mind over matter

The mind/matter issue is centuries old, and is probably here to stay.

The philosophy of naturalism says that mind is not a distinct category of existence (ontology), but is rather some kind of emergent property or state of purely material elements.  It actually proposes not that matter ‘makes’ or ‘gives way to’ mind, but that mind actually is nothing more than matter behaving in a certain way.  It’s the classic naturalistic insistence that – at the end of the day – there is only one kind of substance/stuff, and it’s natural.  All phenomena can be explained in terms of the most indivisible units of matter.

One of the most interesting corollaries of this view is that the view that if everything can be explained in terms of, say, atomic behaviour, then this would include the view of naturalism itself.  Naturalism can be explained by atomic behaviour.  After all, at the end of the day, there’s no ‘evidence’ that ideas or truths or values or logical contradictions are in any sense ‘real’; and it can all be explained in terms of atomic activity.

If true, then all views (whether ‘facts’, ‘opinions’, ‘hunches’ or just plain silliness) and all statements which express them…

  • God is a meanie
  • I am God
  • The universe is all that there is
  • You’re a kind person
  • I hate orang-utans because they’re so darn smart
  • Spiders make better webs than I can
  • It’s mean to eat animals – coz they’ve got feelings too, ya know?
  • Everything is meaningless
  • We make our own meaning – yay for us!
  • Naturalism is true
  • Naturalism is self-refuting
  • We are an evolved species
  • Evolution is a jerk
  • etc.

…are all meaningless at bottom, and are the result of atomic collisions or some other material phenomena.

The funny thing is that not only is there not one shred of ‘evidence’ that naturalism is true (well certainly not ‘natural’ evidence, anyway!), but the sheer weight of reason, passion for truth, logic and the experience of thinking and relating gives us every reason to take it for nothing other than (at best) a bad joke or (at worst) an evil distortion of the truth.

17 replies on “mind over matter”

Yeah man. So true. Its so weak reducing things to simple categories. Not only does it BORE me, but it is academic/philosophical arrogance to claim a single understanding/explanation (naturalism) can wholly describe any one thing, let alone describe everything!

That view assumes that each item on earth has only ONE true value, and that is it’s “raw natural information”. I think that idea is very far from human experience. How does naturalism account for communication? Verbally abusing someone and making them angry is a pretty raw and real thing, though naturally speaking, how do those soundwaves fire our neurons they way they do? The explanation lies outside of naturalism, I think.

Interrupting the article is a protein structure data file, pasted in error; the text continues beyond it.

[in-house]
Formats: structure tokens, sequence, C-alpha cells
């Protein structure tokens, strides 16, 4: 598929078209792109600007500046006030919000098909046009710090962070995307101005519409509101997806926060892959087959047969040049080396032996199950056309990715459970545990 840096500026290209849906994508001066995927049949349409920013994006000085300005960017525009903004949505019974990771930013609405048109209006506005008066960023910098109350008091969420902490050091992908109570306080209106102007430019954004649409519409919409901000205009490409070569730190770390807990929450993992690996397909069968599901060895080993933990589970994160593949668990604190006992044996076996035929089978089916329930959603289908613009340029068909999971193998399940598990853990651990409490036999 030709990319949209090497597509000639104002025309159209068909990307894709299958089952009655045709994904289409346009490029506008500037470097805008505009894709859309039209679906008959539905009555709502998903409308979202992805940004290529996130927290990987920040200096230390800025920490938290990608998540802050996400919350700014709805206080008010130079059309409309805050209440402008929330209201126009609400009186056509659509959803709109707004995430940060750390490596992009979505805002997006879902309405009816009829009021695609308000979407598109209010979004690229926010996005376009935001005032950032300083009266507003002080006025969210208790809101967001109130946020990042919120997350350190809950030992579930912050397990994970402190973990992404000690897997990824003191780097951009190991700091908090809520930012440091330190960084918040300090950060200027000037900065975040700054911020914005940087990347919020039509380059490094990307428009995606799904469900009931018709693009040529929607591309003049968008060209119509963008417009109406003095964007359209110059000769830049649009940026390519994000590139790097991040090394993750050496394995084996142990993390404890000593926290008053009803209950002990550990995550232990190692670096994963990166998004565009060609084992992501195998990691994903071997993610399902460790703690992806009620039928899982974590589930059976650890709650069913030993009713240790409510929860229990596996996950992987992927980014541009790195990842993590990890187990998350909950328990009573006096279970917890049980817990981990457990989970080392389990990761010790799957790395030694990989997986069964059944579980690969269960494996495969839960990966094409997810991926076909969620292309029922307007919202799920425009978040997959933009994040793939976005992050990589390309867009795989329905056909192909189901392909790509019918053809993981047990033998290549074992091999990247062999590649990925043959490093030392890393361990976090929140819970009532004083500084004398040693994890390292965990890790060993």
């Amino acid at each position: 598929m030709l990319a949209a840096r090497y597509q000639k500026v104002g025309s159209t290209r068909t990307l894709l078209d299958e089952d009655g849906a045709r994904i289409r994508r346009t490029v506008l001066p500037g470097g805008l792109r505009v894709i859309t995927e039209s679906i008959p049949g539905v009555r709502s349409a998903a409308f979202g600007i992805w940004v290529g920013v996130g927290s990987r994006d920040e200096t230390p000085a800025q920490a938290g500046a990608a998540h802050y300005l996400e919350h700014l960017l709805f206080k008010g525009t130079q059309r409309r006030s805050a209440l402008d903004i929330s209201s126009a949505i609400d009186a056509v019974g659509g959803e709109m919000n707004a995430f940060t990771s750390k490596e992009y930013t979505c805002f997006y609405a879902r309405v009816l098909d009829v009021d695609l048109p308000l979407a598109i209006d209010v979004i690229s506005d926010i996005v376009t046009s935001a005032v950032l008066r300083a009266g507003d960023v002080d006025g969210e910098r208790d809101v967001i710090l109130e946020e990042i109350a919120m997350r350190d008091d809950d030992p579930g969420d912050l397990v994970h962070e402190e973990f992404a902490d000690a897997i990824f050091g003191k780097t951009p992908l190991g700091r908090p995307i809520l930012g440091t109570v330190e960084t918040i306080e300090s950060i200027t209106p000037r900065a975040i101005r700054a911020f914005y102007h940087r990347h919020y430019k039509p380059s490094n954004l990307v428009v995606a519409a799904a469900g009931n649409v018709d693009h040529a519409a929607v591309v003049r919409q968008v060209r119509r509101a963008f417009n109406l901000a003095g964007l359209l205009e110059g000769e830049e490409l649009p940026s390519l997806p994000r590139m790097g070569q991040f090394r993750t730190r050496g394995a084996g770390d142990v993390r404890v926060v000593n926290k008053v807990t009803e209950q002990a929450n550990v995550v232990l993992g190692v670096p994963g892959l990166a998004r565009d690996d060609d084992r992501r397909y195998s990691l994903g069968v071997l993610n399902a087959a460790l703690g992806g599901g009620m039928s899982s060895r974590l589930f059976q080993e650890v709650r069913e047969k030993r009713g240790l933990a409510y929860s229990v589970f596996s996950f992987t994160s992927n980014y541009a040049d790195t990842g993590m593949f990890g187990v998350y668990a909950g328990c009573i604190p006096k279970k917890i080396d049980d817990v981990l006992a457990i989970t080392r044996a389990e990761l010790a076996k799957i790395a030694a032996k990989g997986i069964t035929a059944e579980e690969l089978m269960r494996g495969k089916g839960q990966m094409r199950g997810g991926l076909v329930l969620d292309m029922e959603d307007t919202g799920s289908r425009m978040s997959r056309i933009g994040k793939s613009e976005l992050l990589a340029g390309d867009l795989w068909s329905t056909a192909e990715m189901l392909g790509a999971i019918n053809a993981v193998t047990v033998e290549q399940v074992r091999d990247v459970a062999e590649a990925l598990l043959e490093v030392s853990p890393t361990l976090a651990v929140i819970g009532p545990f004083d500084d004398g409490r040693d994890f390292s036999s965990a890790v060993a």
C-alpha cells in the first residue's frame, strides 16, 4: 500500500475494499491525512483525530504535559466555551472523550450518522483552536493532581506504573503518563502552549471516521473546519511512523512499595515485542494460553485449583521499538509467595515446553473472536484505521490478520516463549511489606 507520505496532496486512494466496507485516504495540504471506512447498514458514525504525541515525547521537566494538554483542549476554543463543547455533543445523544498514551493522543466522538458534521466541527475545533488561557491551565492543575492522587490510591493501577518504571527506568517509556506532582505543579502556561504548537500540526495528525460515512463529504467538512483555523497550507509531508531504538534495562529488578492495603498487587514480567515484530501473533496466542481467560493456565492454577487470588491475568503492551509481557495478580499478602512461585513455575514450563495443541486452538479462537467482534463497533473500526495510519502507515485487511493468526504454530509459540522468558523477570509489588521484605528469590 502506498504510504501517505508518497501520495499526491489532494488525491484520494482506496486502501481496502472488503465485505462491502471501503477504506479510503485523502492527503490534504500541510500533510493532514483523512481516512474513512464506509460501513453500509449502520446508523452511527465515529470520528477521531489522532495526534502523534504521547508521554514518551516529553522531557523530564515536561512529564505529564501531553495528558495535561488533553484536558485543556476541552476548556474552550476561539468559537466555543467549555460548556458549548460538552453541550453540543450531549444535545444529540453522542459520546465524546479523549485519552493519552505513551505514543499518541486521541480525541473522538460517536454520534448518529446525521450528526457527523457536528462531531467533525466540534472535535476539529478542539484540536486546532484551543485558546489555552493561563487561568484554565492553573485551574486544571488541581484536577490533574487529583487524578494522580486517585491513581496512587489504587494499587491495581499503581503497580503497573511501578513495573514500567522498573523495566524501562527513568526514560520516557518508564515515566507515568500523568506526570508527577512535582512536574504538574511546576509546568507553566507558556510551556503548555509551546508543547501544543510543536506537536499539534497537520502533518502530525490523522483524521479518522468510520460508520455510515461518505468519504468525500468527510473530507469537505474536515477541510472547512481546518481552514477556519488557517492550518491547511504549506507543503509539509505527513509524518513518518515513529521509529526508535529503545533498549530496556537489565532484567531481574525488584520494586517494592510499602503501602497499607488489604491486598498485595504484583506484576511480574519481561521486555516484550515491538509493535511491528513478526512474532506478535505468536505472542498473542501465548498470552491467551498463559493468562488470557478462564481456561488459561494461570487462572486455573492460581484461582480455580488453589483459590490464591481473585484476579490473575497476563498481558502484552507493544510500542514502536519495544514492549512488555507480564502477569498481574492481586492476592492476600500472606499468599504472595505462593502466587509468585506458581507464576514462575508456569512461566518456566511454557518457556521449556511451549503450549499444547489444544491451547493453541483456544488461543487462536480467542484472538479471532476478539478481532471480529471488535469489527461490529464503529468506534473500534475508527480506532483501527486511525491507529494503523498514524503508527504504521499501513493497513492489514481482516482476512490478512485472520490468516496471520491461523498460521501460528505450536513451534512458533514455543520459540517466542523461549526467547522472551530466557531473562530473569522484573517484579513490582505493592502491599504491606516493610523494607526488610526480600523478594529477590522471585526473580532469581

On another note, there are of course some Christians who need to make sure they don’t make the same mistake (again)!
The mistake of believing one’s area of study (which certainly becomes one’s personal worldview, in academic study as well as spiritual study and experience) satisfies every intellectual need and every heart need in terms of making planet earth work and finding/embracing human purpose.

I was speaking to someone tonight who has been studying Chemistry and he was saying that he had trouble understanding a few of his lecturers simply because they were so absorbed in their specialty subject within Chemistry.

I think this is a good example of what we tend to do with our worldviews. We become entrenched in our ideas because we get used to them or they just make sense to us. Our ideas interpret the world and the people we love in a way that makes the most sense to us or in a way that we simply become used to and these ideas don’t necessarily translate to other people or other circumstances, which is something we forget.
The ideas we surround ourselves with aren’t necessarily a shared understanding, even though a lot of them are.
Basically we need to be prepared to make our worldview an integrated and compromised one, otherwise I don’t think we’ll see all the colours.

Laban writes The explanation (about how sound of verbal abuse fires neurons to make someone angry) lies outside of naturalism, I think.

Oh? You mean in supernaturalism obviously. Good luck studying that area of ‘expertise’.

You look. You see. You interpret. You tell another about your experience.

The funny thing about this simple exchange is that your eyes don’t see; your brain does, and it uses the eye to a remarkable extent. But, believe it or not, you can train your skin to see. Because your brain has to alter light into electrical signals and then into meaningful symbols for comprehension, your brain has to interpret. Another part of the brain accepts the symbolic representation, translates these meaningful symbols into another symbolic representation and activates your vocal chords to transmit by sound what your brain saw to another brain! That’s one of the major jobs of our brains – to engage with the world in a meaningful way. This process has everything to do with the interaction of our biology with the world in which it finds itself immersed.